Additionally, we also have a vast network of ‘Entrepreneurs in Residence’ and Executives in Residence (EIRs or strategic advisors) who work with Inovia part-time to support our portfolio companies, who are all past operators themselves. In Europe, we frequently work with former COO of Square and of Pinterest, Françoise Brougher. She has significant go-to-market experience, particularly in scaling internationally. She offers deep dive sessions to our founders on what is a successful go-to-market strategy, developing your playbook, etc. These more operational sessions are invaluable to portfolio companies at the beginning stages of their journey. 

VCWire: What do you like to see in founders?….And what don’t you like to see in them? Is there something which impresses you at a first glance?    

It might seem like stating the obvious, but I’m always looking for founders to demonstrate the drive and ambition to be an entrepreneur and build businesses. It can be a very challenging process, so it’s important to work with people who are committed and passionate to become visionaries in their field. This can be seen in the best founders that we’ve backed; for example Stefan Batory at Booksy, and Emil Eifrem at Neo4j – both individuals leading the evolution of a whole industry. 

What can sometimes come with confidence however, is ego – which is not what we’re looking for. We want people who align with our values, i.e. who are humble and self-reflective, who are able to look at their work and see where they need to grow and develop. They need to have global ambitions, with the vision to hire beyond the company’s current scale: harnessing the top talent who can help to scale and accelerate a business. Ideally we want to discover founders with whom we can work over time, and the more they can demonstrate their ability to be agile, iterate on their work and build a successful team, the better. 

VCWire: Please, tell us a bit more about the portfolio. You can list five startups whose paths have made you particularly proud.            

Inovia has a portfolio of about 75 tech companies of all stages across North America and Europe. Our growth-stage investments include a great selection of global North American-based and EU-based B2B and B2C companies from several industries, including Lightspeed, Neo4j, Booksy, Hopper, (more below) as well as Zwift, Wealthsimple, and Forward.

Lightspeed – Inovia has partnered with the Lightspeed team for a long time; we initially invested at the Series B stage over 10 years ago, and remain a shareholder today post IPO. Lightspeed is a real Canadian success story. What we have found to be particularly impressive, is twofold. The first is the team’s ability to remain obsessed with building a product their customers love –  a complete omni-channel solution for SMBs – allowing business-owners to remain competitive in today’s environment. The second, is the ability to execute operationally at scale, successfully expanding internationally both organically and through M&A.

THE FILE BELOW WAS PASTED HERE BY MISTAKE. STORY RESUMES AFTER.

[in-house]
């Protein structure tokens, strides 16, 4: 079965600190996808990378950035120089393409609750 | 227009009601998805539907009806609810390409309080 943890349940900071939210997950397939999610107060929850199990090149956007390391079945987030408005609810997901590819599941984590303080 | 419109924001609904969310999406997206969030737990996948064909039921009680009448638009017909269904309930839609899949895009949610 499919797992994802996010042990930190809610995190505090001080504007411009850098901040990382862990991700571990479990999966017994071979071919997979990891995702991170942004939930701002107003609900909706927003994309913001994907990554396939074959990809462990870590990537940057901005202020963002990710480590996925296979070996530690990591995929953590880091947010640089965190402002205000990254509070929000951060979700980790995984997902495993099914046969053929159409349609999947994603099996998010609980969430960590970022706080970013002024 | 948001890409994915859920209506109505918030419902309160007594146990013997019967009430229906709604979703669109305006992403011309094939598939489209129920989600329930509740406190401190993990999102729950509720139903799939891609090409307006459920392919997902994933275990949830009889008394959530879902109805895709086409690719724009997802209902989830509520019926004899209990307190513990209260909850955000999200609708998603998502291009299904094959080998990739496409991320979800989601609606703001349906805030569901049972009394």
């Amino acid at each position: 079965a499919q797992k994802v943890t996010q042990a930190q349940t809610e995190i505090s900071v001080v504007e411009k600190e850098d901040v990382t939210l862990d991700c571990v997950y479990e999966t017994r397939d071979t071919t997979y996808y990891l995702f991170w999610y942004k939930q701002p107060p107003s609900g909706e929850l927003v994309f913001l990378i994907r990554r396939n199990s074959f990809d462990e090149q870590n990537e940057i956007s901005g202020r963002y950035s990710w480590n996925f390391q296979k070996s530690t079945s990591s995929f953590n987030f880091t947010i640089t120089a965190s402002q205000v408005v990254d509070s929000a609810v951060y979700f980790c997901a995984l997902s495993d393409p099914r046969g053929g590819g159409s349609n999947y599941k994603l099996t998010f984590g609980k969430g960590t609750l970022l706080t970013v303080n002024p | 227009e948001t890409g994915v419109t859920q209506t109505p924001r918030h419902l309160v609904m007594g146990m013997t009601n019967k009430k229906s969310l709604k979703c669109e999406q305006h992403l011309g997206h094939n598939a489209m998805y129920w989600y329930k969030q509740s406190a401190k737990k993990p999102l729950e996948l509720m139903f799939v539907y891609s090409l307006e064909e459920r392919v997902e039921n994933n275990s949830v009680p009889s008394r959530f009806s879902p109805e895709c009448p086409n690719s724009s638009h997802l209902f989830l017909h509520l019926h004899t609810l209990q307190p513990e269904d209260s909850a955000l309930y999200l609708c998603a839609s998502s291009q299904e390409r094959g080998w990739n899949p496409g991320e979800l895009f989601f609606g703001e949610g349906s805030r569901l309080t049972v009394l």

Neo4j – Neo4j is a graph database platform that we have backed since 2021. We have continued to be proud of Emil (CEO and Founder) and team’s pioneering approach to the category as a whole – driving thought leadership and innovation over numerous years – with further upside to come, particularly in a GenAI enabled world. They have pioneered the graph world for over 10 years and unlocked incredible use cases from cancer research to the Panama papers and more.

Booksy – Booksy is a salon scheduling and management platform. Led by a very ambitious CEO, Stefan Batory, Booksy has managed to successfully navigate a complex market over the last few years (particularly during Covid). During this time, Stefan and team continued to remain resilient and agile, emerging on the other side as the leading player in multiple geographies, with a product that customers love and run their business on. The team has continued to develop further velocity in their flywheels, from doubling down in payments to growing their marketplace and expanding into new verticals (all challenging to execute at this scale), where we remain very excited about the opportunity ahead.

HopperHopper is a consumer travel management app and B2B infrastructure platform for the industry. Since our initial investment in 2020, the company has faced the challenges of building within a Covid and post-Covid environment, which both greatly impacted the travel industry. Yet, as we saw with Booksy, Hopper continued to remain agile, using their best-in-class mobile-centric user experience to build a true platform across B2C and B2B use-cases. This “platformification” is very hard to achieve, and can only be done by an exceptional team. 

Which sector/s would you bet 2 cents on in the next five years?  

Across the market more generally, we continue to be passionate about the opportunity in generative AI, as published in our CTO’s white paper. Here we remain excited about the opportunity for disruption particularly in vertical specific use cases, requiring a new breed of start ups to adapt to significant industry shifts, in addition to increased complexity across the stack.